At the beginning of the Cold War, in the late 1950s, an essential component of the federal government’s first line of defense against a possible nuclear attack by the Soviet Union lay hidden in the woods of Westhampton.
Fifty-six nuclear-tipped missiles were stored in metal garages nestled in the woods just north of Old Country Road. Their potential target: Soviet bombers whose mission was to drop atomic bombs on vital American targets, including New York City, some 75 miles to the west.
“In 1950, the U.S. government was looking into the possibility of shooting a small nuclear device at an attacking airplane,” said Chris Bright, an independent scholar of U.S. nuclear anti-aircraft weapons who lives in Virginia. “At the time, the U.S. thought you needed a nuclear bomb to stop an aircraft.”
The Westhampton missile base, which operated from 1959 until it was decommissioned in 1964, was one of 10 such facilities that defended the East Coast from a potential Soviet air attack. Other missile bases were located as far south as Newport News, Virginia, and as far north as Quebec, Canada, according to Mr. Bright. The sites, known as BOMARC facilities, were named after the developers of the nuclear missiles—Boeing and the Michigan Aerospace Research Center.
The missiles at the Westhampton base have been gone for decades and ownership of the property was later transferred to Suffolk County. Suffolk lawmakers are now looking to cash in on the 186-acre property, though not in the way some might expect.
At the suggestion of Suffolk County Legislator Bill Lindsay, the presiding officer of the government body, crews are expected to clear out tons of scrap metal that have been stored in the former missile shelters, as well as dozens of impounded cars that now litter the property, and recycle it all for cash. The scrap metal initiative is expected to generate as much as $1.2 million in revenue for the county, according to Mr. Lindsay.
He originally estimated that the site contained as much as $3 million worth of scrap metal.
Kara Hahn, Mr. Lindsay’s assistant, said the $1.2 million estimate was offered by an employee of a Long Island scrap metal recycling company who toured the BOMARC property last year. Ms. Hahn declined to identify the company.
“We’re not taking away the history,” Mr. Lindsay said. “Anything we’re throwing away is not historic, except that it’s very old. Some things will go in Dumpsters. Anything that has any value, we’ll try to sell for scrap metal.”
Mr. Lindsay is hopeful the revenue from the scrap sale will go directly into the county’s general fund and help reduce the $117 million budget deficit.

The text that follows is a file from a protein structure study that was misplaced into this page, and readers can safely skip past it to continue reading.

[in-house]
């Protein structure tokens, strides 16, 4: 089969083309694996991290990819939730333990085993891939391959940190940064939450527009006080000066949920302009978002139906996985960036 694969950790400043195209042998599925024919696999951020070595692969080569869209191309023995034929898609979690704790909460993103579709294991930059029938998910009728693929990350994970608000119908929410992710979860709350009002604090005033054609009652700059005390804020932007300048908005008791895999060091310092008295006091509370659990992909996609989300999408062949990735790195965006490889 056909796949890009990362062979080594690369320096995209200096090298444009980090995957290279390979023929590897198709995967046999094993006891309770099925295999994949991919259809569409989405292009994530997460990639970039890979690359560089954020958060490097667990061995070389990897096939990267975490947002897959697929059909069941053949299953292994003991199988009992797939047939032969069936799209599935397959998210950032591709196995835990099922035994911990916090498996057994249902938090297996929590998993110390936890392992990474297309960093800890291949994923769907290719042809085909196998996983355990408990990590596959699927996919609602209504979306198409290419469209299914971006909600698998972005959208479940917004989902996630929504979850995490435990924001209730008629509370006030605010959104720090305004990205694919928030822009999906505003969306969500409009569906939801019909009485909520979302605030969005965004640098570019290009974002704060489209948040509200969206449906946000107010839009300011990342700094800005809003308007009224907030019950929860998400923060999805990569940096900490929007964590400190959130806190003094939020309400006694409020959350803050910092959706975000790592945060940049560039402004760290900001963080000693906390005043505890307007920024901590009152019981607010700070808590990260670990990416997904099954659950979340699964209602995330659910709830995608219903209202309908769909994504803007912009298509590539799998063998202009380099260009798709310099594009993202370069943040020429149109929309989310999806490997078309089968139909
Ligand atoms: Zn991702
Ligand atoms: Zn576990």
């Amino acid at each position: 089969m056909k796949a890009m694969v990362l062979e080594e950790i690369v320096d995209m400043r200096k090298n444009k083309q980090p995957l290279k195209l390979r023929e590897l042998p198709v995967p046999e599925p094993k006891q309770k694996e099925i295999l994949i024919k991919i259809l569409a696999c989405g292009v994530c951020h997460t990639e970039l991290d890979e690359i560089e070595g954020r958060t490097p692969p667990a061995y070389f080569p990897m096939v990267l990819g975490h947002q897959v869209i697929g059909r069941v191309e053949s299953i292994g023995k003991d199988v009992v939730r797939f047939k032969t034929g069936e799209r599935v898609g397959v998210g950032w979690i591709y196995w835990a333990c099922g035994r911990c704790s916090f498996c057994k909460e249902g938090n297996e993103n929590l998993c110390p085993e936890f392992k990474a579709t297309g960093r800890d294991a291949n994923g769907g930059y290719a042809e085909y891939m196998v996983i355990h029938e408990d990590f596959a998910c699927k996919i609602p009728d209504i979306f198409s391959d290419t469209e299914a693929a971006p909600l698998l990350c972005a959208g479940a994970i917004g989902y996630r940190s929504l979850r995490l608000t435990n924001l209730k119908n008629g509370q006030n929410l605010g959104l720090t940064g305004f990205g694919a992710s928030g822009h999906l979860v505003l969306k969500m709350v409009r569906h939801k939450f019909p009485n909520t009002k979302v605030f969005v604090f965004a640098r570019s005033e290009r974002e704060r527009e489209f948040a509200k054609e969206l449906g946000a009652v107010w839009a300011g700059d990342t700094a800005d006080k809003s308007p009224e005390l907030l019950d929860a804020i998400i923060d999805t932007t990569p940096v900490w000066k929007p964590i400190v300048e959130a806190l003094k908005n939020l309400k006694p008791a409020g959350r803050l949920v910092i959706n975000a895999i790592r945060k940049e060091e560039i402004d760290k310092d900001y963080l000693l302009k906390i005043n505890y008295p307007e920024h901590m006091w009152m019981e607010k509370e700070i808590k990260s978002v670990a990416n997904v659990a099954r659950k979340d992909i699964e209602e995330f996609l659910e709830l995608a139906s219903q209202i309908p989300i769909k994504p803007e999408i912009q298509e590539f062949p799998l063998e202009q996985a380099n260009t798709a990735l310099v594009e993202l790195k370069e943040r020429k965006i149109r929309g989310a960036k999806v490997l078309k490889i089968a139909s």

A Rich History
The Westhampton base, which was staffed by 150 U.S. Air Force members during the Cold War, cost the government about $20 million to construct. Each of the 56 nuclear-tipped missiles cost about $3.2 million to assemble, Mr. Bright said. In total, the federal government invested some $179.2 million in building and arming the facility.
Clayton Chun, a professor at the U.S. Army War College in Carlisle, Pennsylvania, said that the Air Force-run BOMARC program was not the military’s only defense against attacking Soviet bombers. The U.S. Army operated another air defense system that utilized nuclear-tipped Nike Hercules missiles. Unlike the rural BOMARC program, the Nike Hercules missiles were placed in major cities.
“There were more of those than BOMARC,” Mr. Chun said, noting that the Nike Hercules missiles had shorter ranges than their counterparts. “They protected urban areas like Washington, D.C., Los Angeles.”
When they were operational, the roofs of the garages housing the four-story missiles would split open, according to Mr. Bright. The BOMARC missiles were designed to streak through the sky at speeds topping 2,000 mph, and could cover distances of up to 200 miles.
Westhampton Beach Mayor Conrad Teller, who was a New York State Trooper on Long Island at the time, said he can still recall when the nuclear-tipped missiles were shipped to the Westhampton base on trailers in the late 1950s. “It wasn’t scary. No one paid attention to them,” said Mr. Teller, a former chief of the Southampton Town and Westhampton Beach police departments. “I never saw the silos open with the missiles coming out of there.”
Mr. Teller’s friend, Jim Doyle, a former Westhampton Beach and Southampton Town Police officer, said he assisted in the transporting of the missiles from what is now Francis S. Gabreski Airport to the BOMARC facility on Old Country Road.
“I used to be on guard when the missiles were brought in,” Mr. Doyle said. “They had patrol cars, one in front and one in back.”
Today, the 186 acres that once housed the missile base, located just east of the Pulte Homes development, a subdivision for senior citizens that was built on the former Westhampton Dragstrip property, are utilized for myriad purposes: more than 3,000 cars involved in serious accidents are stored there by the Suffolk County Police Department, a shooting range used by Federal Bureau of Investigation officials and Suffolk Police officers operates on the northern end of the property and a section of the land is used as a training course for emergency vehicles.